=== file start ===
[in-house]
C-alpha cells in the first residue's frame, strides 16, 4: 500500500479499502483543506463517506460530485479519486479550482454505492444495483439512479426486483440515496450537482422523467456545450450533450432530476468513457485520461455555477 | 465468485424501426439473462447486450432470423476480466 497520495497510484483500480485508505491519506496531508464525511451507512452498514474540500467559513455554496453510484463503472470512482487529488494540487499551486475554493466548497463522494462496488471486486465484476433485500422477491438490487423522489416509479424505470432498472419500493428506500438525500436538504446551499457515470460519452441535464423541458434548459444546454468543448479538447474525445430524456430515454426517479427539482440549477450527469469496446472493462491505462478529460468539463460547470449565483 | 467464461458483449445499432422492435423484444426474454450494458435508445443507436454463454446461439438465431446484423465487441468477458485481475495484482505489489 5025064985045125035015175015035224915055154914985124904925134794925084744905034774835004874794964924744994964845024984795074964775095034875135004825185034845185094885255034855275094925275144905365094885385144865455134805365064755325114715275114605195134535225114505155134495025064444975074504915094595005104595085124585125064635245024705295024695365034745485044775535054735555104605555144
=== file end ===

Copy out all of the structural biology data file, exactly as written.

[in-house]
C-alpha cells in the first residue's frame, strides 16, 4: 500500500479499502483543506463517506460530485479519486479550482454505492444495483439512479426486483440515496450537482422523467456545450450533450432530476468513457485520461455555477 | 465468485424501426439473462447486450432470423476480466 497520495497510484483500480485508505491519506496531508464525511451507512452498514474540500467559513455554496453510484463503472470512482487529488494540487499551486475554493466548497463522494462496488471486486465484476433485500422477491438490487423522489416509479424505470432498472419500493428506500438525500436538504446551499457515470460519452441535464423541458434548459444546454468543448479538447474525445430524456430515454426517479427539482440549477450527469469496446472493462491505462478529460468539463460547470449565483 | 467464461458483449445499432422492435423484444426474454450494458435508445443507436454463454446461439438465431446484423465487441468477458485481475495484482505489489 5025064985045125035015175015035224915055154914985124904925134794925084744905034774835004874794964924744994964845024984795074964775095034875135004825185034845185094885255034855275094925275144905365094885385144865455134805365064755325114715275114605195134535225114505155134495025064444975074504915094595005104595085124585125064635245024705295024695365034745485044775535054735555104605555144